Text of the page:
Your Guide to Social Security

What Is Social Security?

Social Security is a program created by the United States Government that is intended to help pay retired people. When you work, part of your income goes to a Social Security tax. The money from this tax is used to pay people who are retired or disabled, or the parent, spouse, or child of someone who has died.  When you retire, Social Security pays you a percentage of what you earned at your job, based on how much money you made while you were working and how long you worked. 

When Do I Qualify for Social Security?

  • You can start receiving Social Security benefits at the age of 62. 
  • However, you will receive less money if you start using benefits before you hit the current Social Security full retirement age. 
  • Right now (July of 2021), “full retirement age” is considered 67. However, it has been increasing each year. 
  • You can receive Social Security payments even if you keep working after the retirement age. 
  • If you wait to receive Social Security until you are between 68 and 70, you’ll receive slightly more money for each year that you wait.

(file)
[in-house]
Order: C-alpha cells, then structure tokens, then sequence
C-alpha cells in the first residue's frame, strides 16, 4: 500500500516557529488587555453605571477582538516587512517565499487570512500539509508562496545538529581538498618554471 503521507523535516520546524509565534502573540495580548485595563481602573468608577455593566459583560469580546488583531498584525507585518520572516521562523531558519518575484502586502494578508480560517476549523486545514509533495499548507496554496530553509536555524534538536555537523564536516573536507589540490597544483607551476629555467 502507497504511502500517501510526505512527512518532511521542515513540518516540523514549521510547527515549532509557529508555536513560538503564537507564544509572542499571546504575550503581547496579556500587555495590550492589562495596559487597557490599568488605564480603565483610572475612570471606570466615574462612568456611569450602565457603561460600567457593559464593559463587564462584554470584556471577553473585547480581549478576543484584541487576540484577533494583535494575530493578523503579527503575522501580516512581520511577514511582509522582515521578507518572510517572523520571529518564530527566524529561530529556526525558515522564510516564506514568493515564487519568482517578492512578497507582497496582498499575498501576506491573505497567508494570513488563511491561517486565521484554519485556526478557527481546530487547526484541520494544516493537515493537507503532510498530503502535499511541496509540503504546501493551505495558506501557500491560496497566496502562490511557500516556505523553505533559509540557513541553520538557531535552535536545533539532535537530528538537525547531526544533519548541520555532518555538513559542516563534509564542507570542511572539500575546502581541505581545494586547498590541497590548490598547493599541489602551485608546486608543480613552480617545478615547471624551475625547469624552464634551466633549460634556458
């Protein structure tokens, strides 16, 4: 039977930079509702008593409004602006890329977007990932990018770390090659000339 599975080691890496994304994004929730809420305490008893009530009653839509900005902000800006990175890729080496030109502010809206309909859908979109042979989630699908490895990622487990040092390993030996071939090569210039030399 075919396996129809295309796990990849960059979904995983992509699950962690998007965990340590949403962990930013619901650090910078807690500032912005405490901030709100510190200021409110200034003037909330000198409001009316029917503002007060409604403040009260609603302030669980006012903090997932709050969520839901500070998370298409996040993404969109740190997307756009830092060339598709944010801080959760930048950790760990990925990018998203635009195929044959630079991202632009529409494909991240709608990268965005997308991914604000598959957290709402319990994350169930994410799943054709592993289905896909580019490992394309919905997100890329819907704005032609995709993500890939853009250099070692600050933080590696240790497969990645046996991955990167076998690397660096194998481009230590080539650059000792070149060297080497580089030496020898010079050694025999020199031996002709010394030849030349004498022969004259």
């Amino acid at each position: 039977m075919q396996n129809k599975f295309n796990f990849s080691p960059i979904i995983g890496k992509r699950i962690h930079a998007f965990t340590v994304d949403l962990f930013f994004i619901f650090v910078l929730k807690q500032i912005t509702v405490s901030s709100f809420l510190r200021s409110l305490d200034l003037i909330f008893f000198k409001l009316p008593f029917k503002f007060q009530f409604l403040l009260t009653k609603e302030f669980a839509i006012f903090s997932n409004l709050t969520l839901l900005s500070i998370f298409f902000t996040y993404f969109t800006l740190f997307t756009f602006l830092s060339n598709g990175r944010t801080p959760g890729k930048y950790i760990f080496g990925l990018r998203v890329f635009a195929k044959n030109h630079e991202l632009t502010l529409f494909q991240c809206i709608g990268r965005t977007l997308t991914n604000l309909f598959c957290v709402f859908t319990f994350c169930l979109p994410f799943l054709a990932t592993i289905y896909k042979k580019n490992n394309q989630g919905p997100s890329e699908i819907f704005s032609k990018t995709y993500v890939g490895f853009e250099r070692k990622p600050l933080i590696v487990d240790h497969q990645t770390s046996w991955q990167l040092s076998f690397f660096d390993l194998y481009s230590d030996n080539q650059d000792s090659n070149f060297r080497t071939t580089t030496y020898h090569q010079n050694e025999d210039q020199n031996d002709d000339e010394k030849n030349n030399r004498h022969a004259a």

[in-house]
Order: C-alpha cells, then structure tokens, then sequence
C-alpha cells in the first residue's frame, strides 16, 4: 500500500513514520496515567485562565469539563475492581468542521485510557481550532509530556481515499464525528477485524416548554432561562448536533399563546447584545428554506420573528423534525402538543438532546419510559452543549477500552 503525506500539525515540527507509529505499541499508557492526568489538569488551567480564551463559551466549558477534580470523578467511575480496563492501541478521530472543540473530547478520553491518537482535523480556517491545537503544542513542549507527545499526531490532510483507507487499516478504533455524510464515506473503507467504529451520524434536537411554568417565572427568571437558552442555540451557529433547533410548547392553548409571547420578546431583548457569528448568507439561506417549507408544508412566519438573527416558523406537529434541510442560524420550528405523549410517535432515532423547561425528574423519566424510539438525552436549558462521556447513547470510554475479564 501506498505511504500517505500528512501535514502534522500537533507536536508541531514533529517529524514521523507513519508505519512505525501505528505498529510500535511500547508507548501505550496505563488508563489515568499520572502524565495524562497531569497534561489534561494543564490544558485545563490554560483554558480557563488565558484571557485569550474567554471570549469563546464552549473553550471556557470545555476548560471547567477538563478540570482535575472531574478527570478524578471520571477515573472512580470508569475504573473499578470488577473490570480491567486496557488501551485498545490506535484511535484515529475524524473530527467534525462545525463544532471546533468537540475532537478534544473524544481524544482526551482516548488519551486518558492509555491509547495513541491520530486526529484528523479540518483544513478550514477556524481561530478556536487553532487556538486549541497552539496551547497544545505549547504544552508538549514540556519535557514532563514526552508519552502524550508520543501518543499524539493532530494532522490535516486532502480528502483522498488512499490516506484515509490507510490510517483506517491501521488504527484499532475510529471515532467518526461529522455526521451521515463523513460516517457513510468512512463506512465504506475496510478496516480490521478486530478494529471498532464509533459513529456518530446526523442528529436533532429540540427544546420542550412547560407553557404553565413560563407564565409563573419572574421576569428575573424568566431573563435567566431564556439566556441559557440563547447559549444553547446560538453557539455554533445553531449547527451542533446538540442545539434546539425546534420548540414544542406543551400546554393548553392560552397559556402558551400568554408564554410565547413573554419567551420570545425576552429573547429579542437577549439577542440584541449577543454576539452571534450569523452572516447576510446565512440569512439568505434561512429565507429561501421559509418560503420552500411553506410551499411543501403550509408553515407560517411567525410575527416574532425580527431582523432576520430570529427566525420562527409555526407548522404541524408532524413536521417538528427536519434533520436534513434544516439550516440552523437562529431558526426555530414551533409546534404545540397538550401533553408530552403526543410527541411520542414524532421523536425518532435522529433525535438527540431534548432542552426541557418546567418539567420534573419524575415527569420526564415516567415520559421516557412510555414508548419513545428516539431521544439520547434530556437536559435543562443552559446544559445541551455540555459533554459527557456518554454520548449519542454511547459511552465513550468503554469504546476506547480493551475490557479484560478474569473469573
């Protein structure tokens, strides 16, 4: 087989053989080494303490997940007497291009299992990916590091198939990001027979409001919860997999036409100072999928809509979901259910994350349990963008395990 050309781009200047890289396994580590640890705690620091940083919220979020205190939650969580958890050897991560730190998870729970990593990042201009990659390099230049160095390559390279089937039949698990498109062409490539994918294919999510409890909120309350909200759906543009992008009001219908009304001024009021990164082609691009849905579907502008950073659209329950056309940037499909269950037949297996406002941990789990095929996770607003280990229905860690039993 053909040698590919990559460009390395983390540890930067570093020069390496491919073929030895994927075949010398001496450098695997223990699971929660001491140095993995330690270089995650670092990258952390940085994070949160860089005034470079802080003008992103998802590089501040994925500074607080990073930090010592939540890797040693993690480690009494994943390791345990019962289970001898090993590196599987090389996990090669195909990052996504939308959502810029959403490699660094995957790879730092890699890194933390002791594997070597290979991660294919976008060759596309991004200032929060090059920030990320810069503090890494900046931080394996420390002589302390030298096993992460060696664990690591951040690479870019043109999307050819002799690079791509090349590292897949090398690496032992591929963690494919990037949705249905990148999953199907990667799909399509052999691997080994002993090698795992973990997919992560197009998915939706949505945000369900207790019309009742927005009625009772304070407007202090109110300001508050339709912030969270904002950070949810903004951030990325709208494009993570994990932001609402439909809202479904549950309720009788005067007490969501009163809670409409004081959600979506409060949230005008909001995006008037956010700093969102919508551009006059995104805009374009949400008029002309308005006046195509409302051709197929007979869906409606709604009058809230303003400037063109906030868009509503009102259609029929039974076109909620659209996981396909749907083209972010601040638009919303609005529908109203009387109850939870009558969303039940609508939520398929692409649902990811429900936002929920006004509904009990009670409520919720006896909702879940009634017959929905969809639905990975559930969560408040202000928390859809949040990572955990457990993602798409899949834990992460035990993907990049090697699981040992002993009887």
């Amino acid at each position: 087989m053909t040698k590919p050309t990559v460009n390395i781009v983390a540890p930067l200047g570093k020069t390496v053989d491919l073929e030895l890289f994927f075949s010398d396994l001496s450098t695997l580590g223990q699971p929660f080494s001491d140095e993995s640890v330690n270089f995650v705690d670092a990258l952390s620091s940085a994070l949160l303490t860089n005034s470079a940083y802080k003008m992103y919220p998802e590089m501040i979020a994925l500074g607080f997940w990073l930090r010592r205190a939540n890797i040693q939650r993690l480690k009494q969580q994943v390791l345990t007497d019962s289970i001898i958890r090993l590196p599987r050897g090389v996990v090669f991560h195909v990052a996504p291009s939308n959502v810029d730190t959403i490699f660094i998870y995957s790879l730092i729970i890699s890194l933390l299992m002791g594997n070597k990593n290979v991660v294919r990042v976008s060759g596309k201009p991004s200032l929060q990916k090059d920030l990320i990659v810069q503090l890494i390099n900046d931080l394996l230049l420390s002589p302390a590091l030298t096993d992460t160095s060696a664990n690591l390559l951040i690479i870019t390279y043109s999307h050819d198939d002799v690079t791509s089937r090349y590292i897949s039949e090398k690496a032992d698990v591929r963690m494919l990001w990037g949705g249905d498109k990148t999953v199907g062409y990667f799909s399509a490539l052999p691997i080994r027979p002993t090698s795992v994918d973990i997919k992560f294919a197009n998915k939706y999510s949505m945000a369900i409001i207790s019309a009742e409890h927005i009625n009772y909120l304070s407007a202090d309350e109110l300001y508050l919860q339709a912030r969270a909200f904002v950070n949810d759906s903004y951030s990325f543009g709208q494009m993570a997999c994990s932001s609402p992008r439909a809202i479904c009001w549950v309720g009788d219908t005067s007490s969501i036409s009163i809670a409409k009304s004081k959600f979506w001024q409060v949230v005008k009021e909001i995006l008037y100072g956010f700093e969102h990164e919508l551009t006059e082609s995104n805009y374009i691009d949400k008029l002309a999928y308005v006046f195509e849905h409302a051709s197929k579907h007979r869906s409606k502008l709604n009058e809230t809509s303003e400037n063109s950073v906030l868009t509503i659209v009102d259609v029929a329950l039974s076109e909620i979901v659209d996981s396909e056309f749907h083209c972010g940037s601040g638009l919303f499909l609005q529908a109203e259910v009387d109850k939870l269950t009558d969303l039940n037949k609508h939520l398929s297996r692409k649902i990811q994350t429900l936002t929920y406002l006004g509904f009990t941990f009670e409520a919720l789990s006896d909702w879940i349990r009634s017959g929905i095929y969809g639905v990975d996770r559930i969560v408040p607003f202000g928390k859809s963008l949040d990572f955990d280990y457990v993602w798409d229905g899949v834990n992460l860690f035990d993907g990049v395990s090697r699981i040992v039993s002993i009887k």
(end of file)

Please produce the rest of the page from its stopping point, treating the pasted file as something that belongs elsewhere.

• You should apply for Social Security benefits before you are 71, because the benefits do not increase after that. 

How Do I Get My Social Security Benefits?

  • You can apply for Social Security online here. You can also apply by phone (1-800-772-1213), or in person at your local Social Security office. 
  • Make sure to apply 4 months before you want your benefits to start.
  • You will need some documents when you apply, like your birth certificate and W-2 tax forms from the last year you worked. Check out this checklist for what information you’ll need to have before you apply. 
  • Note: If possible, apply for Medicare benefits 3 months before your 65th birthday. This starts the process rolling, and will help you pay less in Medicare insurance in later years. If you’re already over 65, apply for Medicare as soon as possible.

Is My Social Security at Risk?

As long as people work and pay Social Security taxes, the program will not run out of money or “go broke”. However, eventually the program is expected to pay out more money than it brings in. Therefore, payments may be lower in the future than they are now.  There are no plans to stop the Social Security program. 

Here is the full official guide to understanding Social Security benefits. Best of luck on your journey! If you need more help, give our Stellar Living Family Advisors a call and see how Senior Living can help you.